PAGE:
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Mark Dacascos Is Perfect in ‘John Wick: Chapter 3—Parabellum’

As Wick’s foil, the veteran star of straight-to-video action flicks has finally found his perfect role, making him the threequel’s biggest surprise

Alamy/Ringer illustration

Here’s the move: It happens near the end of a movie called Drive, but not the Drive you’re likely thinking of right now. This Drive came out in 1997 and it starred Mark Dacascos and Kadeem Hardison. Dacascos plays a bionic man who has a literal engine in his chest. Hardison plays a musician who agrees to drive Dacascos to a place Dacascos is trying to get to so he can sell his chest engine. It’s one of those straight-to-video movies that Dacascos has built a career around.

But so the move: During the big fight scene where Dacascos finally gets to put his fists and feet on the movie’s main karate bad guy, there’s a part where three henchmen on dirt bikes try to run over Dacascos. He gets rid of the first guy by kicking him in the head so hard that it nearly decapitates him. He gets rid of the second guy by tricking the guy into riding up some steps and then grabbing his foot and twisting his leg with so much torque that he shatters the bones from ankle to hip. (Dacascos, for good measure, kicks him in the head afterward too.) The third guy sneaks up on Dacascos and fishtails his bike into the back of his legs, sending Dacascos tumbling. Dacascos gets extremely mad, and so, as the dirt bike guy speeds toward him, he cocks his leg back and gets ready to attack. And here’s where he does the move that I have teased two times already. But I’ve teased it two times because it really is some kind of incredible. Because Dacascos DOES NOT kick the guy in the head, knocking him off the dirt bike. And Dacascos DOES NOT kick the guy in the chest, knocking him off the motorcycle. And Dacascos DOES NOT even bother to dive out of the way of the dirt bike either.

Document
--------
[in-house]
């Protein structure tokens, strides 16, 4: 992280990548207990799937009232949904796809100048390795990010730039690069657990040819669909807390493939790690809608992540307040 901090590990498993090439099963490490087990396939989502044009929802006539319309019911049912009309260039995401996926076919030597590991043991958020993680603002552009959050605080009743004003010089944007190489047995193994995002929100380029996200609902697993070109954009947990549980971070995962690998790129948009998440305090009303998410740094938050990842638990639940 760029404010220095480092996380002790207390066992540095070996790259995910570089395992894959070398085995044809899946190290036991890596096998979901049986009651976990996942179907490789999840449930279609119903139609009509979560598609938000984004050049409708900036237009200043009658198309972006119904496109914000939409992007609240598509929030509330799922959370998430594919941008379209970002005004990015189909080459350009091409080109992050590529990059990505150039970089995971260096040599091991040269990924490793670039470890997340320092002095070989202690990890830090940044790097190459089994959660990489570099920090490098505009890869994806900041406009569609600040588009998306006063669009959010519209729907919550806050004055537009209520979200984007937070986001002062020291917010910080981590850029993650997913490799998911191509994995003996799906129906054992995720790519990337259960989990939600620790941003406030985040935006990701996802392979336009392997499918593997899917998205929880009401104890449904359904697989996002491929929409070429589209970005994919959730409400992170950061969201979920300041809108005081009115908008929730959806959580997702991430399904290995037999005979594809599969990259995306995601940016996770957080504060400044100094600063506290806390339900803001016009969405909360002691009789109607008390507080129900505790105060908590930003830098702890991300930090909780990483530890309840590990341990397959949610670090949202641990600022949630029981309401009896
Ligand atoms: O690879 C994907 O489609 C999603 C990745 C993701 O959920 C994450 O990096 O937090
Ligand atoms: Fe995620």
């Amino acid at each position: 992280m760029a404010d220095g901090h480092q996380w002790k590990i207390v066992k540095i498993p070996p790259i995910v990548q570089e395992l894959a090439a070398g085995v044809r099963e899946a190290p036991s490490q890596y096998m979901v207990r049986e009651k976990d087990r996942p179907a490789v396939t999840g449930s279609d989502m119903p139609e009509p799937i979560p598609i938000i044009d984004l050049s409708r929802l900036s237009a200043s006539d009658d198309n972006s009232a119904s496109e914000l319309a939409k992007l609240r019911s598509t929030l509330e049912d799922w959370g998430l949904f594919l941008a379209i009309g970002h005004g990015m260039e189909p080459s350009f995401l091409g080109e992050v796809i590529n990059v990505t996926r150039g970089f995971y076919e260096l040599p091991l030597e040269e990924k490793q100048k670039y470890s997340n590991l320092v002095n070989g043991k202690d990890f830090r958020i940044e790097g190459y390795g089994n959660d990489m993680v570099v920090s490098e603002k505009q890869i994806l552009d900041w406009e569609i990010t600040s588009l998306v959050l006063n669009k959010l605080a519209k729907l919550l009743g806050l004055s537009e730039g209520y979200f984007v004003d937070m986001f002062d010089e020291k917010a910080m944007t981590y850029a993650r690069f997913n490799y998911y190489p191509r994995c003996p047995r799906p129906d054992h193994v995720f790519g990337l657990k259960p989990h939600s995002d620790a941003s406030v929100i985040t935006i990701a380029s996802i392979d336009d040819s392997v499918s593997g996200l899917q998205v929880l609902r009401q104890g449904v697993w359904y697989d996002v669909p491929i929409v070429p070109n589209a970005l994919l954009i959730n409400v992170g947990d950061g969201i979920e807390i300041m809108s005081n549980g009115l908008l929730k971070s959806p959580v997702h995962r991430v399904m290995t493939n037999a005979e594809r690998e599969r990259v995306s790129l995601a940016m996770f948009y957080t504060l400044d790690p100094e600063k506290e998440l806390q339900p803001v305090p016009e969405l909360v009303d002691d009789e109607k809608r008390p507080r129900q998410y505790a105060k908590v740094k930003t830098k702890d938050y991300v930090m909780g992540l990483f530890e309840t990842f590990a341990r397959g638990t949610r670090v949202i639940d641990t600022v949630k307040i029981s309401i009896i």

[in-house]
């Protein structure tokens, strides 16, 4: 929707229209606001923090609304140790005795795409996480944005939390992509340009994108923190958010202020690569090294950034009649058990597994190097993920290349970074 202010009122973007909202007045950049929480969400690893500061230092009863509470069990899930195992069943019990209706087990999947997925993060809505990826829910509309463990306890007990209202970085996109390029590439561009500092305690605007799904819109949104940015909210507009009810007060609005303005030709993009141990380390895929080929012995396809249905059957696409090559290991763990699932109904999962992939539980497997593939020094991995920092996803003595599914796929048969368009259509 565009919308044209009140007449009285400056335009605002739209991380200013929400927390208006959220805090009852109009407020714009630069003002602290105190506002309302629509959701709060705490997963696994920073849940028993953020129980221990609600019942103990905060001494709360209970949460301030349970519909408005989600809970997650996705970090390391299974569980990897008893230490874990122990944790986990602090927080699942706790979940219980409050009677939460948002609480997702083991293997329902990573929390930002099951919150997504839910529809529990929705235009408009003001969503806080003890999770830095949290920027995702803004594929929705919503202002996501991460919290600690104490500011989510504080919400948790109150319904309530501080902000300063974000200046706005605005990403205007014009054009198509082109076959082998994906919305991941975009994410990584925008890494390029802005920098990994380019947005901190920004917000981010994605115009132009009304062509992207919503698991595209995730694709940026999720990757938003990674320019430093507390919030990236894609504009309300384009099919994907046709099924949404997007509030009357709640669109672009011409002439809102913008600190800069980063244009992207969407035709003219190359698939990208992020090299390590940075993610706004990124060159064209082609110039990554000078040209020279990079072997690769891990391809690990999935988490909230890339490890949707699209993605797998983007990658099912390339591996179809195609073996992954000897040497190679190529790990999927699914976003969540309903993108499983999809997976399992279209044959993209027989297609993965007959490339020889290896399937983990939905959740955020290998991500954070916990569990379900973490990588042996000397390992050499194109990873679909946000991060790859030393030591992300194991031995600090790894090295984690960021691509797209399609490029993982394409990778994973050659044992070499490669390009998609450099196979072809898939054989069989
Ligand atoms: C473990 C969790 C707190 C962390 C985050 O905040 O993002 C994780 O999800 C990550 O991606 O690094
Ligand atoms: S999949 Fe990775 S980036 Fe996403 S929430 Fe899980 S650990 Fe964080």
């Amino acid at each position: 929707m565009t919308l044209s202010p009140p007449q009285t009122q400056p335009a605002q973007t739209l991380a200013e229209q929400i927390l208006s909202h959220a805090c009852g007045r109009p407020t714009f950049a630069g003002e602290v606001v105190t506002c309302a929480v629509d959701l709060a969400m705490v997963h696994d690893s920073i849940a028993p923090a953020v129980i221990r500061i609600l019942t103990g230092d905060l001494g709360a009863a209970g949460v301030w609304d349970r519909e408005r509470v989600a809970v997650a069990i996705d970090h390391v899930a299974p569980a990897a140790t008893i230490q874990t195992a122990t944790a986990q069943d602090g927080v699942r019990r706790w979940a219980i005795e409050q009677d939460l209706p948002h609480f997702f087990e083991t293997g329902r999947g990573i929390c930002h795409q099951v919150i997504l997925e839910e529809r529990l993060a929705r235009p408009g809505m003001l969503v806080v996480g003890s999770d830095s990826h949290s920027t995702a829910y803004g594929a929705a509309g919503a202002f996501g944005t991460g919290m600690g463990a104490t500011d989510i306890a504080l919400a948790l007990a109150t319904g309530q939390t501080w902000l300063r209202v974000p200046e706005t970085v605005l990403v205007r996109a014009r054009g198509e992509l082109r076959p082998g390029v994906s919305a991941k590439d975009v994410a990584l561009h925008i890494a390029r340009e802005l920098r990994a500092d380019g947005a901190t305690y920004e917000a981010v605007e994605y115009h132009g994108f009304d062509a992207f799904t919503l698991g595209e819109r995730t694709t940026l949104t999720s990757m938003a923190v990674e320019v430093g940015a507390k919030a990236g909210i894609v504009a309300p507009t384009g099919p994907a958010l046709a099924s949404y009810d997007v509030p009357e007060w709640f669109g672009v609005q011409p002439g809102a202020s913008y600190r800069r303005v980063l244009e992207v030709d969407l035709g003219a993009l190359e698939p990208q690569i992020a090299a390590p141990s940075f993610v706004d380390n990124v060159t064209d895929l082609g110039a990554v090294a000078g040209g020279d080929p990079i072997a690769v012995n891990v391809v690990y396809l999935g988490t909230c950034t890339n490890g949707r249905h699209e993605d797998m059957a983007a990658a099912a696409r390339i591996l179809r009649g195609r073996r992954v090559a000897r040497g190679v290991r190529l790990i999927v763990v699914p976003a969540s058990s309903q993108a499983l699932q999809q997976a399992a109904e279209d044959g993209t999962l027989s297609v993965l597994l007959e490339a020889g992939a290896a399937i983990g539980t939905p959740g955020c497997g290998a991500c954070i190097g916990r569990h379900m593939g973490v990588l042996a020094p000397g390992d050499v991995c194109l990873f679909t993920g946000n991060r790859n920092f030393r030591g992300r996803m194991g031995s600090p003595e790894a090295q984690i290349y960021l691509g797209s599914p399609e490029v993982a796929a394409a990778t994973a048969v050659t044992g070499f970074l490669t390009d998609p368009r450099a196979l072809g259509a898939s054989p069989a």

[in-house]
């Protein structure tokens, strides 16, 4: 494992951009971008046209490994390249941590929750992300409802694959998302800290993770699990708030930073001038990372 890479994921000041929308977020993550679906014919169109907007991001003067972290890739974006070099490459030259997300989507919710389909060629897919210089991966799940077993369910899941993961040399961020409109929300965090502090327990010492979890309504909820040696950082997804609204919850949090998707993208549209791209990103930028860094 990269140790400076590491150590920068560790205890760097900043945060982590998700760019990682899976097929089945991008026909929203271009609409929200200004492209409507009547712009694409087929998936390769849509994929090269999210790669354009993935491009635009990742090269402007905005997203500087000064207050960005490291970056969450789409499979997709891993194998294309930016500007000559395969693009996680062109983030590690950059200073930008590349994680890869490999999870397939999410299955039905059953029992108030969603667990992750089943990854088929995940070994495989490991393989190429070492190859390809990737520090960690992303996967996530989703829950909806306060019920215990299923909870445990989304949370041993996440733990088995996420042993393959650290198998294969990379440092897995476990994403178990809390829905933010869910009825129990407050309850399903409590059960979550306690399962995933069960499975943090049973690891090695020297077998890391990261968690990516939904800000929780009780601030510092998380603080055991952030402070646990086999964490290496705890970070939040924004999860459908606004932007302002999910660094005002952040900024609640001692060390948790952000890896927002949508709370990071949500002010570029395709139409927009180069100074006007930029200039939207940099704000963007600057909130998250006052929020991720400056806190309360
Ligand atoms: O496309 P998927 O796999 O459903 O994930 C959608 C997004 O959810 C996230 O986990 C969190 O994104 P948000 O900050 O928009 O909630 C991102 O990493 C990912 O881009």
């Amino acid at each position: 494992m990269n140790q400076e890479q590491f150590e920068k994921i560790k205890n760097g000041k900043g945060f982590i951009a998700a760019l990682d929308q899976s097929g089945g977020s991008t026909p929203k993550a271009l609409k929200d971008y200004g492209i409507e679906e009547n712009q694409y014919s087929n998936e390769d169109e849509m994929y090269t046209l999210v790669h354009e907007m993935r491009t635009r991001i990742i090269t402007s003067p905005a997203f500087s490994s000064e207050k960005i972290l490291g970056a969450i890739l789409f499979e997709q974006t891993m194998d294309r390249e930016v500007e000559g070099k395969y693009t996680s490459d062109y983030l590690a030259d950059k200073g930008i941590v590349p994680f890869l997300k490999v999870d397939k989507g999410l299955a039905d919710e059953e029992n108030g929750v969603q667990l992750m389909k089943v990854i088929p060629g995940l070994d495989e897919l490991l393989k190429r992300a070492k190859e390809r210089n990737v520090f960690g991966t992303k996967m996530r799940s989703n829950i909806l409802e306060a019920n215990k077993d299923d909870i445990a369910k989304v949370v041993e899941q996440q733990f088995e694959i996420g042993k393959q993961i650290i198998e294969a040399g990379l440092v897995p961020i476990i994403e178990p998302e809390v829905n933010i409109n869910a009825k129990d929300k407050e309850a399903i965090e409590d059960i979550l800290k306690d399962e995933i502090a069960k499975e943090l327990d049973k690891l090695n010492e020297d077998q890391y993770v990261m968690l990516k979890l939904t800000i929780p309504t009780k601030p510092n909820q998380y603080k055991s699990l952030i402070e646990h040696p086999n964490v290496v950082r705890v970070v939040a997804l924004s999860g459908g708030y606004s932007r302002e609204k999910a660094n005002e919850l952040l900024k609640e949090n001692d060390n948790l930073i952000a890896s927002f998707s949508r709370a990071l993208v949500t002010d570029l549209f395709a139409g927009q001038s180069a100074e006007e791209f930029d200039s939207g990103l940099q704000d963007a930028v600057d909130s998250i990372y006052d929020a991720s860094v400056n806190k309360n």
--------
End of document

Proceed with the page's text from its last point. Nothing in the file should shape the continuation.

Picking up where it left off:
No.